Coronavirus Diaries is a series of dispatches exploring how the coronavirus is affecting people’s lives. For the latest public health information, please refer to the Centers for Disease Control and Prevention’s website. For Slate’s coronavirus coverage, click here.
We never thought we’d be Zooming with our newborn, sending love virtually, kissing the screen, unable to touch her. In February, our baby was born three months early. I was only 25 weeks pregnant when I woke up gushing blood and was rushed by ambulance to the nearest hospital for an emergency C-section. My baby and I both survived—against the odds in our situation, we later learned. For the first six weeks after her birth, my husband and I visited her daily, scrubbing our hands down for two minutes, putting our phones in plastic bags, sitting beside her for up to eight hours at a time. She was learning our voices, our smells, and our touch.
Then, just as her condition was becoming more stable and the incredible stress we were living under was beginning to thin, the coronavirus pandemic came rolling in. UCLA, the hospital where she’s living in a futuristic plastic crèche tended by ’round-the-clock nurses, first said that visiting parents had to start alternating days—one allowed in the NICU at a time. That lasted for two days before the head of the NICU told my husband, who was glowing after a two-hour cuddle and changing his first diaper, that we would have to choose between the two of us who would visit. That meant one of us would be without holding her, singing to her, seeing her grow, for at least seven more weeks. He couldn’t help but burst into tears in front of the nurses and doctors, because he knew he would be the one excluded.
I knew people were using this video conferencing platform Zoom for everything—sex, school, film pitches—and that it helped ease loneliness and isolation. I started using it myself and for my husband’s 40th birthday: I threw him a surprise party on Zoom. He blew out the candles on his cake, and with a stuttering internet, we all sang “Happy Birthday.”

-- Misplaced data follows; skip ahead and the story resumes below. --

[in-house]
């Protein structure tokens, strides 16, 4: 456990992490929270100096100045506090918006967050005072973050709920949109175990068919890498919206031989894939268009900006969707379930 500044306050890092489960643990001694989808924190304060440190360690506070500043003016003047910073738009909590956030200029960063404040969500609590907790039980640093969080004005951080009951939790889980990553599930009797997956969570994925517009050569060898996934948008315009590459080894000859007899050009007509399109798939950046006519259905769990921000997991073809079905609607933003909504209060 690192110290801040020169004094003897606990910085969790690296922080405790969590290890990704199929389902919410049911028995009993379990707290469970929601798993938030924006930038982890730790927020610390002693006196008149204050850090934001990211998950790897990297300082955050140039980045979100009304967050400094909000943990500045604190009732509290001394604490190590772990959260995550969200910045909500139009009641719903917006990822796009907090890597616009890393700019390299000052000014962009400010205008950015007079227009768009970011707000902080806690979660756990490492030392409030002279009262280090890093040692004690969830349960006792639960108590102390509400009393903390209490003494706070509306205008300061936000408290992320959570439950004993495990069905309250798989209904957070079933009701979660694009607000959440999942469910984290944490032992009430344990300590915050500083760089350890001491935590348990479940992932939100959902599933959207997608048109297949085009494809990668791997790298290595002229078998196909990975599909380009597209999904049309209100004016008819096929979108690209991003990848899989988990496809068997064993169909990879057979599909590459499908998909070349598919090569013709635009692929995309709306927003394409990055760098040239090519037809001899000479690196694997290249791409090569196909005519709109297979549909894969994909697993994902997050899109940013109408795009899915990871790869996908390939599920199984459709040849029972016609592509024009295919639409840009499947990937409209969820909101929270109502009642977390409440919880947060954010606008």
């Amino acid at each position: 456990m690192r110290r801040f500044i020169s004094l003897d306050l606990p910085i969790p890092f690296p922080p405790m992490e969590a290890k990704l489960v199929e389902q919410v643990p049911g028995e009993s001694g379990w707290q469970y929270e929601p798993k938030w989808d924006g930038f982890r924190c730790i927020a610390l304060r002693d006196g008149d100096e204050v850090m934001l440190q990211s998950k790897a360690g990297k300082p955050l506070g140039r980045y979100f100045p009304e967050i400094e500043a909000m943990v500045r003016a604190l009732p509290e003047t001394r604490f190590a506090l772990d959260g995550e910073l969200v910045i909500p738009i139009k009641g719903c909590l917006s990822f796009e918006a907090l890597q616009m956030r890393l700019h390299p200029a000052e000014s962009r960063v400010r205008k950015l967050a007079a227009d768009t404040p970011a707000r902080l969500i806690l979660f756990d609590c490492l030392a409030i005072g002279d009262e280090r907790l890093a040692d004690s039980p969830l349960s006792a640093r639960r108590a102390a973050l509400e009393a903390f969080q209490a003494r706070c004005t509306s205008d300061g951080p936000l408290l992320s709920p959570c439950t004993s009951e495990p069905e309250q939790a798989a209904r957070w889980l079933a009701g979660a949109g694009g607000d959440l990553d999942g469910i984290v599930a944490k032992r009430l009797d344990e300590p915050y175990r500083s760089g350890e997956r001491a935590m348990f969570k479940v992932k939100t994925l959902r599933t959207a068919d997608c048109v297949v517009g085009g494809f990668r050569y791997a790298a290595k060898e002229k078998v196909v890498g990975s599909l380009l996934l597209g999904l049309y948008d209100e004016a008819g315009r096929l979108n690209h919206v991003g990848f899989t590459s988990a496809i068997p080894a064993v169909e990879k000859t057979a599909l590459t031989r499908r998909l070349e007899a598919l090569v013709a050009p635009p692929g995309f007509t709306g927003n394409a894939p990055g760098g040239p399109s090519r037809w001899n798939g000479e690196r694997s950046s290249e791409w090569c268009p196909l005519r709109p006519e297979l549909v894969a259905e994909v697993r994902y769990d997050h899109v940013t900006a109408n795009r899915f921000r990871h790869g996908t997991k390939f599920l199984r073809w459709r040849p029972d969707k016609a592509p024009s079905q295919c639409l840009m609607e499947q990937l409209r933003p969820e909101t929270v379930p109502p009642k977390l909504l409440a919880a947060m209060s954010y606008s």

Because of the new visitation policy, and at parents’ urging, the NICU finally got their long idle Zoom system up and running, and my husband and I were able to “video conference” with our baby. Our first time using it, she appeared on screen, taking tiny but sturdy breaths and sleeping on her belly. We gave the grandparents and our friends, her aunties and uncles, the meeting ID, and they logged in. More than a dozen people watched her that night, her micro movements, her peacefulness. It wasn’t the real thing, but it was better than nothing.
Since I am still allowed in the NICU, every day I drive 25 miles, find street parking, put on my mask and gloves, go up the elevator touching buttons only with my glove, then scrub down for two full minutes at the hand-washing station. At that point I am ready to spend time with my baby, taking a bounty of photos and videos to send to my husband. When I leave, I do the same thing in reverse, and once home, I promptly strip down at the door and shower. After I dry off, I scour my memory to recount every last detail I can. Her lungs are getting stronger, her lips are bigger, she has real butt cheeks now, and her hair is the color of a shiny copper penny. “It’s like a long-distance relationship,” my husband says as we cook our 100th quarantined meal. “I miss her so bad.”
Every night after dinner, we let a few hours pass before we open up the laptop and call the NICU. Her image appears pulsating while the iPad focuses on her tiny body. “She doesn’t smell like mac and cheese anymore,” I told him. “Now she smells like burnt McDonald’s coffee with toasted almond creamer.” She makes more sounds too, her soft squeaks and grunts coming into focus as her vocal chords recover from weeks of being intubated. He always touches the screen, petting her image, tracing the shape of her growing body: “When she was born her head was this big. Now it’s probably this big, right?”
The sound is muted on both ends, and although she can’t hear the simple lullaby he made up for her, he sings it anyway. “I’m here, I love you, I love you, I’m here. I’m here, I love you, I love you, my dear.” He says we’ll make up lost time when she comes home. He’ll “paint her in kisses from head to toe.” He’ll “never put her down.” We can’t be together in the same room as a family right now. Instead, for now, and the next weeks, we set the laptop between us.
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